Zaward Twin Towers

Coolers

Testing

Processor AMD AM2 6000+ Dual Core
Motherboard Biostar TA690G AM2
RAM Corsair XMS2 6400 2GB (2x1GB)
HDD Maxtor DiamondMax 20 80GB SATA
Power supply Jeantech Storm 700w
Graphics card Onboard – ATI Xpress 1250 series

Methodology

All of the testing is carried out outside of a computer case. As with every test, we use a thin layer of Arctic Silver 5 between the chipset and the cooler for comparable results. Ambient temperature was 19C throughout.

To test we simply boot the PC up with a freshly installed copy of Windows XP, and measure temperatures using Speedfan. The temperature is taken from the motherboards own chipset temperature diode.

For idle testing, we simply let the testing rig sit doing absolutely nothing for 30 minutes and take the most representative temperature of the last 10 minutes. The same is used for the load testing, but instead of letting the PC do nothing, OCCT is used to load both cores to 100%.

In order to test the overclocking ability of the cooler, the 6000+ will get an additional 15 mhz on the front side bus, giving it an overall frequency of 3222 Mhz.

The cooler is run as designed; passively. In order to prevent any airflow from the CPU cooler, the Swiftech H20 Compact 120 water cooling kit is used.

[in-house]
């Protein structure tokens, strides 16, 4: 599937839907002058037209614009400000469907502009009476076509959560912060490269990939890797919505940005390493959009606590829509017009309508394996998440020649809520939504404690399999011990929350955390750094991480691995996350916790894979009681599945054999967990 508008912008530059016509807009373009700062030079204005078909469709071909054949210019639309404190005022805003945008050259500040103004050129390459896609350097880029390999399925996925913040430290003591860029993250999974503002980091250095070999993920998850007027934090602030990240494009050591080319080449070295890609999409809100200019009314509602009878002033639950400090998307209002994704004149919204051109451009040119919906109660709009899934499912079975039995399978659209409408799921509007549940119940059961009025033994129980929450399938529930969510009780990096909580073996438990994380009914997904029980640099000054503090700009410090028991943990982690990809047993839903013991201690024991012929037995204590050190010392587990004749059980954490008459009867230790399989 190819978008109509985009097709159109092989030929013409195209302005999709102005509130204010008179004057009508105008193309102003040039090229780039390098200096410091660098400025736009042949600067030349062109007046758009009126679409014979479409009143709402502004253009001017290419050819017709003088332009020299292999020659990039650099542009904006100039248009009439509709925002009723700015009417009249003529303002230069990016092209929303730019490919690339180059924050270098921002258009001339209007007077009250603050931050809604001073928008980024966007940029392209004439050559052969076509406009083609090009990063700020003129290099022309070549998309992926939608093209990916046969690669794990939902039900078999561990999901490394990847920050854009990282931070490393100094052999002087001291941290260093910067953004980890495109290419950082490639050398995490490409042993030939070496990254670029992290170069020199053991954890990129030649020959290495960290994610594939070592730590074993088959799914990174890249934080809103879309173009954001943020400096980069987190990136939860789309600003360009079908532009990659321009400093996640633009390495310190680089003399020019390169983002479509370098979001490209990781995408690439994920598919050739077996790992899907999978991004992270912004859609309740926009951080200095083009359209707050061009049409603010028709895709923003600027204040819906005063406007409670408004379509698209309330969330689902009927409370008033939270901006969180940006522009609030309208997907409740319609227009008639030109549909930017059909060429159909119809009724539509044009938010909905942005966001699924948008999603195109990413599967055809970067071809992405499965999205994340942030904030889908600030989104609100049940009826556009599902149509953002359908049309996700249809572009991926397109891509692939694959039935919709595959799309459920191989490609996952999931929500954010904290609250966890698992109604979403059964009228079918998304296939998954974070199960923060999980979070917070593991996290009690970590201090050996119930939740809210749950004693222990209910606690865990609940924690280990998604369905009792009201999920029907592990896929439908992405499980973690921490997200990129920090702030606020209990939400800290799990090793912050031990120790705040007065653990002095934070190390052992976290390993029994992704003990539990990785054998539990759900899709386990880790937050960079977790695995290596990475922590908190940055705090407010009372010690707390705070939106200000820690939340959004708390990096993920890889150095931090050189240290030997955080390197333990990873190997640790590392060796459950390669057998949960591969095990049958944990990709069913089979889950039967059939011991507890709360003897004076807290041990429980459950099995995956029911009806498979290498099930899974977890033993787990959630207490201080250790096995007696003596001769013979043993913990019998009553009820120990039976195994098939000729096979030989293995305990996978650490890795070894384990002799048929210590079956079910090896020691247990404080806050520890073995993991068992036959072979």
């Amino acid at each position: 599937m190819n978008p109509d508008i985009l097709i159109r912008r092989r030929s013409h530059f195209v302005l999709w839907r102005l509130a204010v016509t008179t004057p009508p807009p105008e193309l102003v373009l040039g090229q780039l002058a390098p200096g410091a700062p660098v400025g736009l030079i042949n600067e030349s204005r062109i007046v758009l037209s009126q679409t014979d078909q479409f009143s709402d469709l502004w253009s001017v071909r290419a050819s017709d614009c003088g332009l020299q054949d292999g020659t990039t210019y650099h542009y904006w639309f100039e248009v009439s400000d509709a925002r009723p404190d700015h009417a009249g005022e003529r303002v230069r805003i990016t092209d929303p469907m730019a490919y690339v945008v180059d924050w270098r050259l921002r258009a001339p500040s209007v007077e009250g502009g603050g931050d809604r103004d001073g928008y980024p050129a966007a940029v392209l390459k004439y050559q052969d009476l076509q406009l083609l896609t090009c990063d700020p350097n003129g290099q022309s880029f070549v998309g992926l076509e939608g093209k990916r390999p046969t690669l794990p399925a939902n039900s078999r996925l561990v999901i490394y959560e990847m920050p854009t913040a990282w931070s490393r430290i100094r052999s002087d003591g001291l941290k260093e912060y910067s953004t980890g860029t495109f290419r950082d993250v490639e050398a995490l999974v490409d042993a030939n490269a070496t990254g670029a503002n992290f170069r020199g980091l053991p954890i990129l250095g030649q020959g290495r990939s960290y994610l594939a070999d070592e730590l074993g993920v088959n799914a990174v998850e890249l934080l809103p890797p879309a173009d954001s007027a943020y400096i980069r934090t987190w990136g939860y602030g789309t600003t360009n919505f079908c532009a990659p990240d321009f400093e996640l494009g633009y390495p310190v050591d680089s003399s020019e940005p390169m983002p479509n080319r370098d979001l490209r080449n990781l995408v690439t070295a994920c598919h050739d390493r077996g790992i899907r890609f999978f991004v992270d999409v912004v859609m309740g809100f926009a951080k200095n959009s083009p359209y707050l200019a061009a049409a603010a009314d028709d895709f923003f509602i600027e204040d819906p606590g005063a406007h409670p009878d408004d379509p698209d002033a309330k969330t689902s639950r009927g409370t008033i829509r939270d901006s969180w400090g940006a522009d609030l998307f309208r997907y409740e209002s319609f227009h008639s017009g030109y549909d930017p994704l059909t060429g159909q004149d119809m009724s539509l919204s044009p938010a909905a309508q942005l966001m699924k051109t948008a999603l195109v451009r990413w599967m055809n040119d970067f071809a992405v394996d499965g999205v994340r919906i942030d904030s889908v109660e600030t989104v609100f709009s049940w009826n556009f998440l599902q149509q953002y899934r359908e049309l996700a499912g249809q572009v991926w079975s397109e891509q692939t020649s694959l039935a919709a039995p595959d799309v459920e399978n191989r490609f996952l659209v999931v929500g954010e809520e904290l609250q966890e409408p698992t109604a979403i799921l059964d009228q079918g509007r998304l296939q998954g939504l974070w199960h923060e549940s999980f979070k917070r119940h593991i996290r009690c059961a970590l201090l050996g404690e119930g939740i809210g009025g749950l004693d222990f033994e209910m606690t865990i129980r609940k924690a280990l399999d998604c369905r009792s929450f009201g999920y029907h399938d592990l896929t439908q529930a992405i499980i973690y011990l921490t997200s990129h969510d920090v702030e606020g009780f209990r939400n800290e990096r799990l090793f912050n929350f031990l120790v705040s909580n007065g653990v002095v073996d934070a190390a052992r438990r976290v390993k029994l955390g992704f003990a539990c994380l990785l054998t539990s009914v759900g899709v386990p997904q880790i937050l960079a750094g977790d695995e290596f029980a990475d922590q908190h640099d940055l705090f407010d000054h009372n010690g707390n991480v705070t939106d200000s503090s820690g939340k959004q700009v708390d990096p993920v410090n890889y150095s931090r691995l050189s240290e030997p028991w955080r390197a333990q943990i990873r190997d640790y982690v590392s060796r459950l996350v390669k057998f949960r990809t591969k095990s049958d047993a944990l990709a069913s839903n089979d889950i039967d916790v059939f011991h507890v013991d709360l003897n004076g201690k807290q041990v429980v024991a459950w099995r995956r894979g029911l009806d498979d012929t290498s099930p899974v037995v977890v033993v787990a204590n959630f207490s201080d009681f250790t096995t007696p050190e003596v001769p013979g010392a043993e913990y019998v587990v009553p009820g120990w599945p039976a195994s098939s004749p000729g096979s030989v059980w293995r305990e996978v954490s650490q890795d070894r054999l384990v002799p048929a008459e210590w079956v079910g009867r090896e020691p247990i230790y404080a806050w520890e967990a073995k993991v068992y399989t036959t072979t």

Results

Zaward Twin Towers

As you can see from the results, the cooler is not as good as the Noctua NC-U6 which doesn’t bode well, as the NC-U6 is smaller, easier to mount and doesn’t conflict with the CPU cooler.

The difference isn’t massive, but there are a fair few degrees (7C at OC load) which the NC-U6 strides ahead. It seems odd that this is the case, as the size of the Twin Towers dwarfs the NC-U6, but size doesn’t matter. The NC-U6 is soldered, has two U-heatpipes (four pseudo heatpipes) and a base which doesn’t feature screwheads. These reasons alone will put the Noctua cooler in the lead. But unfortunately, the Noctua solution is actually cheaper than the Twin Towers, putting Zaward metal further behind.

Both of the coolers put the stock cooler to shame, and allow the board to overclock slightly more (an extra 5mhz) which isn’t bad considering as this mobo isn’t designed to be pushed hard, and it’s running an AMD chip. The cooling provided keeps the chipset from hitting the high 60’s which will definitely help your board last a little longer. The board won’t pass 30 minutes full load with the stock cooler on it, hence the result is missing.

For most users, you’ll witness lower temperatures due to case ventilation that’ll take some of the heat away from the aluminium fins, while keeping the cooler passive.

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Last modified: February 15, 2011

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